Julian pointed out that we could add an alignment check against the src and dest to determine if they are on a natural word alignment, and if so perform an optimized unrolled copy, as we'd have a guarantee that we won't leave a hole.

This would result in us having four versions of this inlined copy emitted though. (Copy down vs. copy up) && (Word copy vs. byte copy). Which could add a lot of code bloat.

I'm not sure what's the desired solution here. The specification seems to be limiting an optimization opportunity here. I can't say if it's worth it or not though, I don't know what's being balanced here.

At least for now, I think we can land a byte-wise version of inlined copies and pursue more optimizations after.

[1] https://github.com/WebAssembly/bulk-memory-operations/blob/master/document/core/exec/instructions.rst#memorycopy

I should note another suggestion by Benjamin.

Unless we note extra metadata that this is a mem.fill, and the signal handler does slightly more work to fill up up to the actual incorrect index...

I haven't looked into that yet to know if it's feasible or not.

(In reply to Ryan Hunt [:rhunt] from comment #20)

[..] and the signal handler does slightly more work to fill up up to the actual incorrect index... [..]

That sounds pretty scary in the presence of multiple threads.

I've update the 'mem.copy' patch to perform bytewise copies. I also did some more formal local benchmarking and adjusted the limit for inlining. I've collected the details here [1].

[1] https://docs.google.com/spreadsheets/d/1vf9EeRRi9gTc0JokKUcWwvL8wR0yKR24xL5QP4j6xbM/edit?usp=sharing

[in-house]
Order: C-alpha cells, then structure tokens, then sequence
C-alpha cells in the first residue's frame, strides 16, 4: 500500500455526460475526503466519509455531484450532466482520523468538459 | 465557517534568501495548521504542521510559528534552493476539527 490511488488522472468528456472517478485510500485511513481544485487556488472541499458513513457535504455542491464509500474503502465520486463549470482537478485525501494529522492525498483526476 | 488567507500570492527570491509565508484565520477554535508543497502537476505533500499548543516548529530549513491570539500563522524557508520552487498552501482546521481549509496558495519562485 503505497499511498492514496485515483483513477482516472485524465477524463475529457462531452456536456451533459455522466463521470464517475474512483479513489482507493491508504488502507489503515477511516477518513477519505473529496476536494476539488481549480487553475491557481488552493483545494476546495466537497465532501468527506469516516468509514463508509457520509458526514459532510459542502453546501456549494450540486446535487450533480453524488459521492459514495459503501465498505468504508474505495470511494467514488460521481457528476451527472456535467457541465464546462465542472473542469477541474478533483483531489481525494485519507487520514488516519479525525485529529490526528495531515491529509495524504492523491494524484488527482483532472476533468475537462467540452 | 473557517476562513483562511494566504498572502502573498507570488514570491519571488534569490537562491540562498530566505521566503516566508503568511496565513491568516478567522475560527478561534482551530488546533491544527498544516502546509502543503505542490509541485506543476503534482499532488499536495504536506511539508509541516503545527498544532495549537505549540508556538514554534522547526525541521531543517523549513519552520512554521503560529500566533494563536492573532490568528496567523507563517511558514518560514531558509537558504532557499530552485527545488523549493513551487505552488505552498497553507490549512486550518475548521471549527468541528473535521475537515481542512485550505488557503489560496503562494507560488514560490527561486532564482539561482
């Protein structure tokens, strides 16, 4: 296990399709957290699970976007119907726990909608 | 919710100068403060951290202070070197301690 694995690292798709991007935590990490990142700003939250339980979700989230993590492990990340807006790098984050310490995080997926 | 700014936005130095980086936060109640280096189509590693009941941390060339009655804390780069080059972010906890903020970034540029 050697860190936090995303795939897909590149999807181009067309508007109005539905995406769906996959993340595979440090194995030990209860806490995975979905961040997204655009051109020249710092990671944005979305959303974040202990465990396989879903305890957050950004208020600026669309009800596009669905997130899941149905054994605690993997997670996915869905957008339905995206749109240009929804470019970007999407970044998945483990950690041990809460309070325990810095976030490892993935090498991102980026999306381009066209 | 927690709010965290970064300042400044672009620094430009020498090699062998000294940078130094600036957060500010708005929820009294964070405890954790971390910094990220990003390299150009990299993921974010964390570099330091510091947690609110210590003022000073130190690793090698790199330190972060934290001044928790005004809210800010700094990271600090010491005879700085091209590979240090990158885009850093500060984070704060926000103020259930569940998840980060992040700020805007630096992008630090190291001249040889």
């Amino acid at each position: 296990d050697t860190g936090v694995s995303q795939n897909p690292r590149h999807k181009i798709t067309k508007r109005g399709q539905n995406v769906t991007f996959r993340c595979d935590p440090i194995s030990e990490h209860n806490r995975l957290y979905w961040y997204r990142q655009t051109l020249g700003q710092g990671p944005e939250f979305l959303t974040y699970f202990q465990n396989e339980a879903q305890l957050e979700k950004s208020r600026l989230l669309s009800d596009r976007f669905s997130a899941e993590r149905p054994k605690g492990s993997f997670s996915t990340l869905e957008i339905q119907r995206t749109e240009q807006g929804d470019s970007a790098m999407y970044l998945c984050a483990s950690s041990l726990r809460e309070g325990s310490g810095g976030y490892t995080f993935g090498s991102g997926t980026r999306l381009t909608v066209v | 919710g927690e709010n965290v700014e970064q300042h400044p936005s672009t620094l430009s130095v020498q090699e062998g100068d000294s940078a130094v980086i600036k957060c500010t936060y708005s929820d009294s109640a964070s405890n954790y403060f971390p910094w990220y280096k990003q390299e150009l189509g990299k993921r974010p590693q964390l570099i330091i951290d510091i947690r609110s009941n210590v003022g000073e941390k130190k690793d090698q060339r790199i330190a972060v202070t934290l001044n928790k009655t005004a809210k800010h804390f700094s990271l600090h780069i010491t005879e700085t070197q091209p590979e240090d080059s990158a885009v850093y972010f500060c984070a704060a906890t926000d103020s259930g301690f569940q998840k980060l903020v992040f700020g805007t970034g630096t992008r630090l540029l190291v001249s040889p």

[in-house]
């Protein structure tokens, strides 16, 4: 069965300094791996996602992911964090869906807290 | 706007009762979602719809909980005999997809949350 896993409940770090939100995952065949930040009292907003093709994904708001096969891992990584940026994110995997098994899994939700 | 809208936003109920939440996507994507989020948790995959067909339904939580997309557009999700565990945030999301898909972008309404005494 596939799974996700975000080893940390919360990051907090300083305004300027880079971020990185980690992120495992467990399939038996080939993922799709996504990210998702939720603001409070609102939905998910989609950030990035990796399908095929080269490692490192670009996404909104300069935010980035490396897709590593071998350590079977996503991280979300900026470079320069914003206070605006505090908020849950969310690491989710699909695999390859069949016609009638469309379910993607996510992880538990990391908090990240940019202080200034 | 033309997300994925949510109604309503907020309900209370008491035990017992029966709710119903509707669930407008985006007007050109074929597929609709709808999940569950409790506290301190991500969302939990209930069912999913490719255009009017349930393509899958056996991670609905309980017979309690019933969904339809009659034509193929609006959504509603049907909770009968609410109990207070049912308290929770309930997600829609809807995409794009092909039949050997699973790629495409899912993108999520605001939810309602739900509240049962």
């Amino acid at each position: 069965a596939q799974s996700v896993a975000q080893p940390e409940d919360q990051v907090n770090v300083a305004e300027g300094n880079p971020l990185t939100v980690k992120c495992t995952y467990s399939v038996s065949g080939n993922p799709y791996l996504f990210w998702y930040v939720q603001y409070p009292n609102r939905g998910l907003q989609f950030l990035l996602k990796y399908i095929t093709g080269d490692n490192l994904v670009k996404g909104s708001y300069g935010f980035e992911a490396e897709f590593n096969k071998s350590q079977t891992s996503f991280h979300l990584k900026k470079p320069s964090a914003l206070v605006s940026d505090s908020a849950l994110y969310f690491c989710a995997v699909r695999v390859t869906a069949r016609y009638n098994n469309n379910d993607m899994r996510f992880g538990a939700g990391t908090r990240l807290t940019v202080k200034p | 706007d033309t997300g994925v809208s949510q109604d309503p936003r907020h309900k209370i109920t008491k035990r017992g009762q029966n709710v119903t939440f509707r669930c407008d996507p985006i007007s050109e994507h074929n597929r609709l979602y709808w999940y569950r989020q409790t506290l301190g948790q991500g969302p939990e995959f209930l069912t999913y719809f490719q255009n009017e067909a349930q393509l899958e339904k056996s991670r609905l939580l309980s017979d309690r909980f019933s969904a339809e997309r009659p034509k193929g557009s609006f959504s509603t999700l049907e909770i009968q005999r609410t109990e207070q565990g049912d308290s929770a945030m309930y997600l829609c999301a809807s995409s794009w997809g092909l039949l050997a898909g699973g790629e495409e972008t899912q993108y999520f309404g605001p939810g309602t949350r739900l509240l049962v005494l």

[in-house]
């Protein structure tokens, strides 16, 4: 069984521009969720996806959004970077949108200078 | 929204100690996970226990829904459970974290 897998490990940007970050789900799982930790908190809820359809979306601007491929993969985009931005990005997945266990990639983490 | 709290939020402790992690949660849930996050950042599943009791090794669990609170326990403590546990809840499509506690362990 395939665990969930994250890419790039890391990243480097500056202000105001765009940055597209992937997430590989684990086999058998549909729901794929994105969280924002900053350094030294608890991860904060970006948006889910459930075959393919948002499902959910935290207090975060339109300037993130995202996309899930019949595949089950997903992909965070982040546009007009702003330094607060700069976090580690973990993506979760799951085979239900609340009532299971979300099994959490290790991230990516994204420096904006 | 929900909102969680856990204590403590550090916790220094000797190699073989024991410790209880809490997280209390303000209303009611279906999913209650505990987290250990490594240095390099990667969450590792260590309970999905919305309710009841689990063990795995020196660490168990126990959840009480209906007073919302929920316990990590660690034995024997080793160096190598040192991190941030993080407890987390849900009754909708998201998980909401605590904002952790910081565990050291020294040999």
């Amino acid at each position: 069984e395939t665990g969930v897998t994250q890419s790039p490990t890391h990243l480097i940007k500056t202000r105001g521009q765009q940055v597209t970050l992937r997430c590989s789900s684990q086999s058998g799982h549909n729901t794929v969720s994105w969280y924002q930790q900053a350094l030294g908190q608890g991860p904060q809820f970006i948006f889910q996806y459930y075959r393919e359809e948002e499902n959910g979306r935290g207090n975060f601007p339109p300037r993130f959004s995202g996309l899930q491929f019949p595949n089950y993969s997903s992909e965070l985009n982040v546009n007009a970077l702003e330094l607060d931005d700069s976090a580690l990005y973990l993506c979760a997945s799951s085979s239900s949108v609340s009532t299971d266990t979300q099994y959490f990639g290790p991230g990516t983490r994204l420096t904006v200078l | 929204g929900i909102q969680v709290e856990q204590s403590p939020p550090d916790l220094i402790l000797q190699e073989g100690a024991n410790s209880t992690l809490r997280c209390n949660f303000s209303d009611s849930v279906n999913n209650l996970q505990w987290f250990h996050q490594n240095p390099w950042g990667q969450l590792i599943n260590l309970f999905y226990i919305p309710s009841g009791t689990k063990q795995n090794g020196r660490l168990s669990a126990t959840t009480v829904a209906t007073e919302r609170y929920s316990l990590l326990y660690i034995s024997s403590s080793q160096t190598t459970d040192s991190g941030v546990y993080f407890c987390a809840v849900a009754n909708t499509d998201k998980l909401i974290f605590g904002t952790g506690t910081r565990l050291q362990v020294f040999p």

Attachment #9088934 - Attachment description: Bug 1570112 - Wasm: Inline 'mem.fill' when length is a constant within hardcoded limit. r?bbouvier → Bug 1570112 - Wasm: Inline 'mem.fill' when length is a constant within hardcoded limit. r?jseward
Attachment #9088935 - Attachment description: Bug 1570112 - Wasm: Inline 'mem.copy' when length is a constant within hardcoded limit. r?bbouvier → Bug 1570112 - Wasm: Inline 'mem.copy' when length is a constant within hardcoded limit. r?jseward

That's a nice speedup for the small sizes, so bytewise copy seems like a good way to start. Do you suppose you could add a column to your measurements for 8- and 16-byte register copies? And also SM vs. V8?


If indeed there is still a big speedup to be had, I think there is a scheme that allows larger copies while still avoiding fancy signal handler magic or more code duplication (in fact, it'd remove existing code duplication):

  • we only inline+unroll up to some small constant size such that all the copied values can fit into registers at once (including SIMD registers, there should be plenty)
  • the inlined codegen first loads all the source bytes into the registers, then stores all the registers into the destination address
    • b/c if there is no trap, iiuc, it's not observable which order the registers were stored, even with shared memory (b/c there is no synchronization to guarantee the order in which stores are observed)
    • this avoids branching on src > dest
  • to handle traps:
    • put the highest store first; if it succeeds, then all subsequent stores will succeed; if it fails, then there have been no side effects thus far (*)
    • all loads/stores are given the (new) Trap code Trap::MemCopy
    • in HandleTrap, for a Trap::MemCopy, instead of redirecting pc to segment.trapCode(), redirect instead to a new segment.memCopyTrapCode() stub
    • the memCopyTrapCode stub needs to call Instance::memCopy. For the stub to materialize the correct arguments:
      • 2 fixed registers are chosen per architecture (analogous to, say, WasmTableCallSigReg) to hold the destByteOffset and srcByteoffset
      • a new MemCopyTrapSite is added that is like TrapSite but additionally stores the constant len (and probably, to simplify/shrink things, a pcLength so a single MemCopyTrapSite can cover all the loads/stores of a single memory.copy).